Estimating Is an Incredible “Mind Game” (Part 2)
by Adele Sommers
In Part 1 of this series, we explored some of the fascinating things that can occur when we’re faced with a new set of activities to estimate. Even when we have only a few simple tasks to perform, our predictions of the amount of time it should take to complete them can vary significantly from one person to the next.
One explanation is that estimating seems to involve at least four influential factors:
- Formulaic aspects
- Psychological aspects
- Social influences
- Organizational politics
Part 1 of the series discussed the first two of these factors. This article, Part 2, covers the remaining two factors, below.
Social influences affect the degree to which we tend to look to others for a sense of whether our estimates are correct. Depending on what our clients, peers, colleagues, or team members say, we might end up deferring to their values and judgments rather than to verifiable evidence from our own historical timekeeping records.
Has this ever happened to you? Perhaps you’ve put forward your best guesstimate regarding the amount of time a particular project should take. Then someone responds with, “Oh, come on — how could it possibly take that long? I can’t imagine why it should take you even half that amount of time.”
Any type of overt — or even subtle — peer pressure can stop us dead in our tracks, even when we know that our estimates are usually accurate. Although the affront can be somewhat intimidating, and leave us wondering how to respond, that reaction itself often arises from a lack of understanding of what’s required to do the work.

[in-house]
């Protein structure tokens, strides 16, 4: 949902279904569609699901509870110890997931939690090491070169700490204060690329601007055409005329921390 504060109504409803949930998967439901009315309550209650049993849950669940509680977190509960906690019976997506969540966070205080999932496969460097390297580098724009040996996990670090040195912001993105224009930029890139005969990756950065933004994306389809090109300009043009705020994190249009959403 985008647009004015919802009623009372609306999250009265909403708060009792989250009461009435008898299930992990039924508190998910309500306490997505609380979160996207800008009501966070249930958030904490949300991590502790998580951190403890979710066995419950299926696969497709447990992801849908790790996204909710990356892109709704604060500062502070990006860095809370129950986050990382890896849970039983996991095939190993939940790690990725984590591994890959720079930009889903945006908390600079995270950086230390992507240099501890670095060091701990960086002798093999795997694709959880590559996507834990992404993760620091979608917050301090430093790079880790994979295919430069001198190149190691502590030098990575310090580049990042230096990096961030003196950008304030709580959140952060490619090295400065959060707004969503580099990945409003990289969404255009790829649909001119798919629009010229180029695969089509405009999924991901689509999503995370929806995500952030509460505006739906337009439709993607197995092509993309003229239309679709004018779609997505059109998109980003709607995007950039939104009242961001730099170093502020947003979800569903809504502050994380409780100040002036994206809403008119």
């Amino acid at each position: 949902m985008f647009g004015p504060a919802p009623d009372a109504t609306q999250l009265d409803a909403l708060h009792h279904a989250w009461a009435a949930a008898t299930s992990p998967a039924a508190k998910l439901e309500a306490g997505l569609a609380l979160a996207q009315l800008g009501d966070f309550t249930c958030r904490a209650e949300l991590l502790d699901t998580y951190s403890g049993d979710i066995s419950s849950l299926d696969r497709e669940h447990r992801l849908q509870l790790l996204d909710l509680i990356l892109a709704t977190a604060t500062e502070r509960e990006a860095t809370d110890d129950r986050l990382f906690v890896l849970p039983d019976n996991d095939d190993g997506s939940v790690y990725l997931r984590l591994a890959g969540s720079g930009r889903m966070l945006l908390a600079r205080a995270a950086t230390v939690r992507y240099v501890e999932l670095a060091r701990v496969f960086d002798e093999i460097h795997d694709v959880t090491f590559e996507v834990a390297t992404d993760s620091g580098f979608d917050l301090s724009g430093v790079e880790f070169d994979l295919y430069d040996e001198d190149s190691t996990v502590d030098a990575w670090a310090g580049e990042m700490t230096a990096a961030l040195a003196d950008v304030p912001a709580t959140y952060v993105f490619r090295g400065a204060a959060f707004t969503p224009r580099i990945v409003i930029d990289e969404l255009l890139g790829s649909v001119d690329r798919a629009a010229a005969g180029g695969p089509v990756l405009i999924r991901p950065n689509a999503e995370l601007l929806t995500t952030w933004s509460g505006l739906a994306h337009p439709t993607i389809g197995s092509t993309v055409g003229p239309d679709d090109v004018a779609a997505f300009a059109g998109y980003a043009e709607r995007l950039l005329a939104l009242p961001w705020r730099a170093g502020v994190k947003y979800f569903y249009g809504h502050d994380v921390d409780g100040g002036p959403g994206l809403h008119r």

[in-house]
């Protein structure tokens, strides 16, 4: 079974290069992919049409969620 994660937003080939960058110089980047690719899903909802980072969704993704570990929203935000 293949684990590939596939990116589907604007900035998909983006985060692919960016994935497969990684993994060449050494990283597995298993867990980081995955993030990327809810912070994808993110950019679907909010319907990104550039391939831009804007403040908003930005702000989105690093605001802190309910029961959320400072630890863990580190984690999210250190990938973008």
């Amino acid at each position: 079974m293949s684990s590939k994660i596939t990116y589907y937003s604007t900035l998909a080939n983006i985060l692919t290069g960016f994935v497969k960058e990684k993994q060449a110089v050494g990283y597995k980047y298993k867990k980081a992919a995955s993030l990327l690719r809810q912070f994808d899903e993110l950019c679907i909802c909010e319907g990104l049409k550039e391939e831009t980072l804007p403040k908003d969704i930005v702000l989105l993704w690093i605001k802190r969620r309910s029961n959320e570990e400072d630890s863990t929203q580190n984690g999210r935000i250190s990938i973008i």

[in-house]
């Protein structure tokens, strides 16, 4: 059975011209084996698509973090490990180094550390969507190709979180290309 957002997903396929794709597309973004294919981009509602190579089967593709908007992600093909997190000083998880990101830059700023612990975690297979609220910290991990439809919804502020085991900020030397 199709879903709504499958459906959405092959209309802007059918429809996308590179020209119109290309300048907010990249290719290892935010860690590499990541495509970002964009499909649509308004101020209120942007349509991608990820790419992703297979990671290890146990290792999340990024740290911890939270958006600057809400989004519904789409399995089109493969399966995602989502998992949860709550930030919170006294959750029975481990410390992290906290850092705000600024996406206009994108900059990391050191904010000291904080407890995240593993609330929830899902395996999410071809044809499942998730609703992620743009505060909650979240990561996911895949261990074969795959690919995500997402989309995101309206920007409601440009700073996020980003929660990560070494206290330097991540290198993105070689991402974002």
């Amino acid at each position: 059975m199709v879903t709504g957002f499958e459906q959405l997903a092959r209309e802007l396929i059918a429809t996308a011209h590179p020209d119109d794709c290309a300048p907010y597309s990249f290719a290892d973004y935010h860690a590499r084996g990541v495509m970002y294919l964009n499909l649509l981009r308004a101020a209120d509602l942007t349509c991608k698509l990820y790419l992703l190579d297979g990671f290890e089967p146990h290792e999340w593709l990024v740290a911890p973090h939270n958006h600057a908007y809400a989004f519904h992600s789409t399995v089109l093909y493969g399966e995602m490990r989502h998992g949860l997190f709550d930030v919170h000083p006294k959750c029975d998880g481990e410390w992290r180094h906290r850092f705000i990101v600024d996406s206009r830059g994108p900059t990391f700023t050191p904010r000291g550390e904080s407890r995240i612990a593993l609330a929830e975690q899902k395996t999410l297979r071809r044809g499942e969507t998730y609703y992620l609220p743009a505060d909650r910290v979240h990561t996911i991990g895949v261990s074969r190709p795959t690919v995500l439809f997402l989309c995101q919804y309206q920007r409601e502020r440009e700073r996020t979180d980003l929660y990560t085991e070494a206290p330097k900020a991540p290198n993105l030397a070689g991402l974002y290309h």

For these situations, I recommend an empowering “guerrilla technique” that helps me calmly stand my ground rather than immediately back down if someone challenges my numbers. In a strong but diplomatic rebuttal, I explain what the tasks and steps of that job really are. I then discuss how long those steps normally take to do, based on my historical data.
Once the questioner understands why the work requires all of the actions I’ve spelled out, and the amount of time each step typically takes, the concerns usually dissipate.
But if the effort is still perceived as too great, my next strategy would be to suggest reducing the scope of work. For example, this could involve limiting the features, scaling down the complexity, and/or decreasing the amount of output — any of which could lessen the effort required.
In these flexible ways, I can thereby emphasize that while I stand firmly behind my original estimate, I’m very open to realistic ideas for reducing the time and cost by adjusting the key parameters. I won’t, however, be pressured into someone else’s assessment of what the job should take if I’m pretty certain about my calculations.